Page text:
In September 2011, New York Times columnist Paul Krugman told CNN's Gloria Borger that Rep. Paul Ryan's Medicare voucher plan "would kill people, no question ." As you can imagine, he's not terribly happy about Romney picking Ryan as his running mate in November.
Krugman can't even bear fellow liberals offering grudging praise to Ryan. discussing on a Monday morning blog post "a lamentable but revealing column by William Saletan, which illustrates perfectly how the essentially ludicrous Paul Ryan has gotten so far – namely, by playing to the gullibility of self-proclaimed centrists, who want to show their 'balance' by finding a conservative to praise."
Saletan's sin? Writing this:
Ryan is a real fiscal conservative. He isn’t just another Tea-Party ideologue spouting dogma about less government and the magic of free enterprise. He has actually crunched the numbers and laid out long-term budget proposals.
Krugman tried to rebut Saletan:
Look, Ryan hasn’t “crunched the numbers”; he has just scribbled some stuff down, without checking at all to see if it makes sense. He asserts that he can cut taxes without net loss of revenue by closing unspecified loopholes; he asserts that he can cut discretionary spending to levels not seen since Calvin Coolidge, without saying how; he asserts that he can convert Medicare to a voucher system, with much lower spending than now projected, without even a hint of how this is supposed to work. This is just a fantasy, not a serious policy proposal.
So why does Saletan believe otherwise? Has he crunched the numbers himself? Of course not. What he’s doing – and what the whole Beltway media crowd has done – is to slot Ryan into a role someone is supposed to be playing in their political play, that of the thoughtful, serious conservative wonk. In reality, Ryan is nothing like that; he’s a hard-core conservative, with a voting record as far right as Michelle Bachman’s, who has shown no competence at all on the numbers thing.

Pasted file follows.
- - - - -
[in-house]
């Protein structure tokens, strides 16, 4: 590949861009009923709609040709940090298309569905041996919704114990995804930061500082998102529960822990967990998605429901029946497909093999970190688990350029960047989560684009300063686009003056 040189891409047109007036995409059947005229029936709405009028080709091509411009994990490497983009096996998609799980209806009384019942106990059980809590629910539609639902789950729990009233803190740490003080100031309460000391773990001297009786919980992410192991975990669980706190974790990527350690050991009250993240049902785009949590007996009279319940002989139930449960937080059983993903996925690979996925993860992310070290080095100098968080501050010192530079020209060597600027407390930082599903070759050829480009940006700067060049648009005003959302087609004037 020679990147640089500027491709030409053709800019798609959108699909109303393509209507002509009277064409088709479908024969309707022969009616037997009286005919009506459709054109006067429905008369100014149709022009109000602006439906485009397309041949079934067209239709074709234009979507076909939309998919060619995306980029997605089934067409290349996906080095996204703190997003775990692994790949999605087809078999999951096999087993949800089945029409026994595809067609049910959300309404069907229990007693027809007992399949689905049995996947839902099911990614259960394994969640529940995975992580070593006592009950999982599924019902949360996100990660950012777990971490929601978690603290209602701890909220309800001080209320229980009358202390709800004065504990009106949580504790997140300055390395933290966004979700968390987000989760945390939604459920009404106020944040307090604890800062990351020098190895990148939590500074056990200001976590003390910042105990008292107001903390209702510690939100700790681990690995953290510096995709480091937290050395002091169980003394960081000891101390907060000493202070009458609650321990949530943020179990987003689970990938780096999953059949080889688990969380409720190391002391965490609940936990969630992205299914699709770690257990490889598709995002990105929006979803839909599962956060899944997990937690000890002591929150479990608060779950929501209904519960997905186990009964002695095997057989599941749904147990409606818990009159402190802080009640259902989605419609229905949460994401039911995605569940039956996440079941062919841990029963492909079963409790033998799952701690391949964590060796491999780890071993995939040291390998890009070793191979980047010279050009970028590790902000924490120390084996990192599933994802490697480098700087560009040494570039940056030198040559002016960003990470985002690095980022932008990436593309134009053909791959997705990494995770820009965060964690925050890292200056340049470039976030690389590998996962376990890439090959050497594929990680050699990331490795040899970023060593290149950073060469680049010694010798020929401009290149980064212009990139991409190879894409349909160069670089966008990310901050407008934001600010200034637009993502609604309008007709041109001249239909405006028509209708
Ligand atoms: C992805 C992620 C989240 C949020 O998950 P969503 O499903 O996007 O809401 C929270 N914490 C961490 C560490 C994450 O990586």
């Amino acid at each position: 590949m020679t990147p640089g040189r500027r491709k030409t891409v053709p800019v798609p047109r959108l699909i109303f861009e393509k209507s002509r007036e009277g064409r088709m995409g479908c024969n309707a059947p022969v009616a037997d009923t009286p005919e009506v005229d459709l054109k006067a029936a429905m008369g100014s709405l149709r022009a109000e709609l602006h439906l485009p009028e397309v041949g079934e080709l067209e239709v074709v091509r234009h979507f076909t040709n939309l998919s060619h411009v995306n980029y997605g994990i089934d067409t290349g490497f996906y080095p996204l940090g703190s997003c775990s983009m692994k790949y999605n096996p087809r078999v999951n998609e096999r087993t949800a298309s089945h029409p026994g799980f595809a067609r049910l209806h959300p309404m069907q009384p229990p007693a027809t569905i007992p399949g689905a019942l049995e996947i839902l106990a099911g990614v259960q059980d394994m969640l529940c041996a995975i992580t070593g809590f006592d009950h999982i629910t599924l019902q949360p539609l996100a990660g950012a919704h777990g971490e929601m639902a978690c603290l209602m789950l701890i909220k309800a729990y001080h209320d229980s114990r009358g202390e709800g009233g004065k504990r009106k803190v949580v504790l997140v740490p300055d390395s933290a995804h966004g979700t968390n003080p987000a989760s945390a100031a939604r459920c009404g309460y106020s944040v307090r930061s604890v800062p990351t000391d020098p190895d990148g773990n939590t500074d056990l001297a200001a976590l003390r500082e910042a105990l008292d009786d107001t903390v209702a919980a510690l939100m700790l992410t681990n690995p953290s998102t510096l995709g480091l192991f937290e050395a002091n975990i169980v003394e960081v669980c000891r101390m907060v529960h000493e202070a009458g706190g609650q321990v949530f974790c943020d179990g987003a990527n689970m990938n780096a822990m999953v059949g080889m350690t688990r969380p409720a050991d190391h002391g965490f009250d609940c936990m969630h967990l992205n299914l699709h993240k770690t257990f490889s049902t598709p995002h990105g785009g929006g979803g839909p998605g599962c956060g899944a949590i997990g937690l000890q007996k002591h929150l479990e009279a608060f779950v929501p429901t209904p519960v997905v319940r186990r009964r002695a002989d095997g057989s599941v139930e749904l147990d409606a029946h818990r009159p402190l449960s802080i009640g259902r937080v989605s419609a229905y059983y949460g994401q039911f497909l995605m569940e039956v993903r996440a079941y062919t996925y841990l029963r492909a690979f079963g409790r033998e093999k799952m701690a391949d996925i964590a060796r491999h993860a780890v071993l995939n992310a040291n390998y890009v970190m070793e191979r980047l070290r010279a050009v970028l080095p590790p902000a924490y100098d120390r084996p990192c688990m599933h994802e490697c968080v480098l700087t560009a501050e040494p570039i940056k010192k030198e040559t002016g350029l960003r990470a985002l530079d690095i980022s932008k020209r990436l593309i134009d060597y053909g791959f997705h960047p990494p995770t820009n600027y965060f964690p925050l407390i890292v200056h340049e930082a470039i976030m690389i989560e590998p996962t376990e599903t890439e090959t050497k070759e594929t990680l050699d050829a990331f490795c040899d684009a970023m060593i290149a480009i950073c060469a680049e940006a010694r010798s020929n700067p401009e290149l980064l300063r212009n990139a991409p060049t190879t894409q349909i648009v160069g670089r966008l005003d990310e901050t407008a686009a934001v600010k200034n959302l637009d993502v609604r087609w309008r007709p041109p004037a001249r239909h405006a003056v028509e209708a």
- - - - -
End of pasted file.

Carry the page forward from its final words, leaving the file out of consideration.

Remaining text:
Krugman followed up Monday afternoon explaining  how the vain, gullible media is furthering the myth of Paul Ryan (yes, really):
So, let me clarify what I believe is really going on in the choice of Paul Ryan as VP nominee. It is not about satisfying the conservative base, which was motivated anyway by Obama-hatred; it is not about refocusing on the issues, because R&R are both determined to avoid providing any of the crucial specifics about their plans. It is -- as Jonathan Chait also seems to understand -- about exploiting the gullibility and vanity of the news media, in much the same way that George W. Bush did in 2000.
Krugman criticized Ryan for "his flaky numbers (and actually very hard-line stance on social issues)" and said Romney's pick was targeting "a few hundred at most editors, reporters, programmers, and pundits....Mitt Romney isn’t seeking a debate on the issues; on the contrary, he’s betting that your gullibility and vanity will let him avoid a debate on the issues, including the issue of his own fitness for the presidency."
Krugman's Saturday afternoon post , on the day of the announcement, was even harsher:
Mark Thoma reviews selected pieces I’ve written about Ryan; he is, in fact, a big fraud, who doesn’t care at all about fiscal responsibility, and whose policy proposals are sloppy as well as dishonest. Of course, this means that he’ll fit in to the Romney campaign just fine.